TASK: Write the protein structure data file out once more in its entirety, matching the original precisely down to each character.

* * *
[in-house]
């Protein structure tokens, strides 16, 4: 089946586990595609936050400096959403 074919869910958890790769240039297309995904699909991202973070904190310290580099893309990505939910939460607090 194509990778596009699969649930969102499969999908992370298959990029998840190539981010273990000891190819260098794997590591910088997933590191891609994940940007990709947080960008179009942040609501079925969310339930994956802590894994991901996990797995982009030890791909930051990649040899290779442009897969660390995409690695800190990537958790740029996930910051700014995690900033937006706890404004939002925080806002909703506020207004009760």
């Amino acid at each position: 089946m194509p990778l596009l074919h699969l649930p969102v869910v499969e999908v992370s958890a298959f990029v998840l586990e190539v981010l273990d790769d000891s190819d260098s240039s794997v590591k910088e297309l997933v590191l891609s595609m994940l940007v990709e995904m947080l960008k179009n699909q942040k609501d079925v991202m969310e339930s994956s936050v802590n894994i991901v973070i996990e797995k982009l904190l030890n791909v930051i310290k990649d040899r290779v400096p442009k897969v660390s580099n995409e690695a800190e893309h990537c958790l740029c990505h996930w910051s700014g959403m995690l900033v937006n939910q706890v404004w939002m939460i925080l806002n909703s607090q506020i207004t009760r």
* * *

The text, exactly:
[in-house]
């Protein structure tokens, strides 16, 4: 089946586990595609936050400096959403 074919869910958890790769240039297309995904699909991202973070904190310290580099893309990505939910939460607090 194509990778596009699969649930969102499969999908992370298959990029998840190539981010273990000891190819260098794997590591910088997933590191891609994940940007990709947080960008179009942040609501079925969310339930994956802590894994991901996990797995982009030890791909930051990649040899290779442009897969660390995409690695800190990537958790740029996930910051700014995690900033937006706890404004939002925080806002909703506020207004009760």
């Amino acid at each position: 089946m194509p990778l596009l074919h699969l649930p969102v869910v499969e999908v992370s958890a298959f990029v998840l586990e190539v981010l273990d790769d000891s190819d260098s240039s794997v590591k910088e297309l997933v590191l891609s595609m994940l940007v990709e995904m947080l960008k179009n699909q942040k609501d079925v991202m969310e339930s994956s936050v802590n894994i991901v973070i996990e797995k982009l904190l030890n791909v930051i310290k990649d040899r290779v400096p442009k897969v660390s580099n995409e690695a800190e893309h990537c958790l740029c990505h996930w910051s700014g959403m995690l900033v937006n939910q706890v404004w939002m939460i925080l806002n909703s607090q506020i207004t009760r």